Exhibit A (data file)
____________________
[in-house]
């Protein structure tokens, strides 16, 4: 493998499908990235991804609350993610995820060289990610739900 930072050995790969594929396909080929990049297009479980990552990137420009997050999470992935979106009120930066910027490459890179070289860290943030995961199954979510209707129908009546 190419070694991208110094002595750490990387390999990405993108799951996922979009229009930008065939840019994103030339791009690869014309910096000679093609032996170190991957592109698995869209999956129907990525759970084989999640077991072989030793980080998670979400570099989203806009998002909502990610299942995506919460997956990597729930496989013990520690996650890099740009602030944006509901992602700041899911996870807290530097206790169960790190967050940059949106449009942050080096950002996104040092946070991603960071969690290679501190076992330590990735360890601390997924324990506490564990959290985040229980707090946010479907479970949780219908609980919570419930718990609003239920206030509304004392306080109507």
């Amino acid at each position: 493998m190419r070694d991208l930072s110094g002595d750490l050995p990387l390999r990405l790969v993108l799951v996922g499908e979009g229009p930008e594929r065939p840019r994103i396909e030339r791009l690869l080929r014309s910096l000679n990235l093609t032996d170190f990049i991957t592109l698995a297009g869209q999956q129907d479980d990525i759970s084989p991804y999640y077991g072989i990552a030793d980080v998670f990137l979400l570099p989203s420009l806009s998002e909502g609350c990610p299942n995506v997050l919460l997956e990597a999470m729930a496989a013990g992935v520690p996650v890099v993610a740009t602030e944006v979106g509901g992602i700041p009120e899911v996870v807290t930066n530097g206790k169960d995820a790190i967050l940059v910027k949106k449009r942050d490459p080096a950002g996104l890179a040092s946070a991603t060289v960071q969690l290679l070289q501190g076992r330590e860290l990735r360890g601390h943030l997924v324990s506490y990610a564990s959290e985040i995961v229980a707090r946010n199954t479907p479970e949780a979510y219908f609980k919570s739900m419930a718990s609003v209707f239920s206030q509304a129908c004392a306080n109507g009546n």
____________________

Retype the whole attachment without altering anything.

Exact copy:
[in-house]
């Protein structure tokens, strides 16, 4: 493998499908990235991804609350993610995820060289990610739900 930072050995790969594929396909080929990049297009479980990552990137420009997050999470992935979106009120930066910027490459890179070289860290943030995961199954979510209707129908009546 190419070694991208110094002595750490990387390999990405993108799951996922979009229009930008065939840019994103030339791009690869014309910096000679093609032996170190991957592109698995869209999956129907990525759970084989999640077991072989030793980080998670979400570099989203806009998002909502990610299942995506919460997956990597729930496989013990520690996650890099740009602030944006509901992602700041899911996870807290530097206790169960790190967050940059949106449009942050080096950002996104040092946070991603960071969690290679501190076992330590990735360890601390997924324990506490564990959290985040229980707090946010479907479970949780219908609980919570419930718990609003239920206030509304004392306080109507």
């Amino acid at each position: 493998m190419r070694d991208l930072s110094g002595d750490l050995p990387l390999r990405l790969v993108l799951v996922g499908e979009g229009p930008e594929r065939p840019r994103i396909e030339r791009l690869l080929r014309s910096l000679n990235l093609t032996d170190f990049i991957t592109l698995a297009g869209q999956q129907d479980d990525i759970s084989p991804y999640y077991g072989i990552a030793d980080v998670f990137l979400l570099p989203s420009l806009s998002e909502g609350c990610p299942n995506v997050l919460l997956e990597a999470m729930a496989a013990g992935v520690p996650v890099v993610a740009t602030e944006v979106g509901g992602i700041p009120e899911v996870v807290t930066n530097g206790k169960d995820a790190i967050l940059v910027k949106k449009r942050d490459p080096a950002g996104l890179a040092s946070a991603t060289v960071q969690l290679l070289q501190g076992r330590e860290l990735r360890g601390h943030l997924v324990s506490y990610a564990s959290e985040i995961v229980a707090r946010n199954t479907p479970e949780a979510y219908f609980k919570s739900m419930a718990s609003v209707f239920s206030q509304a129908c004392a306080n109507g009546n």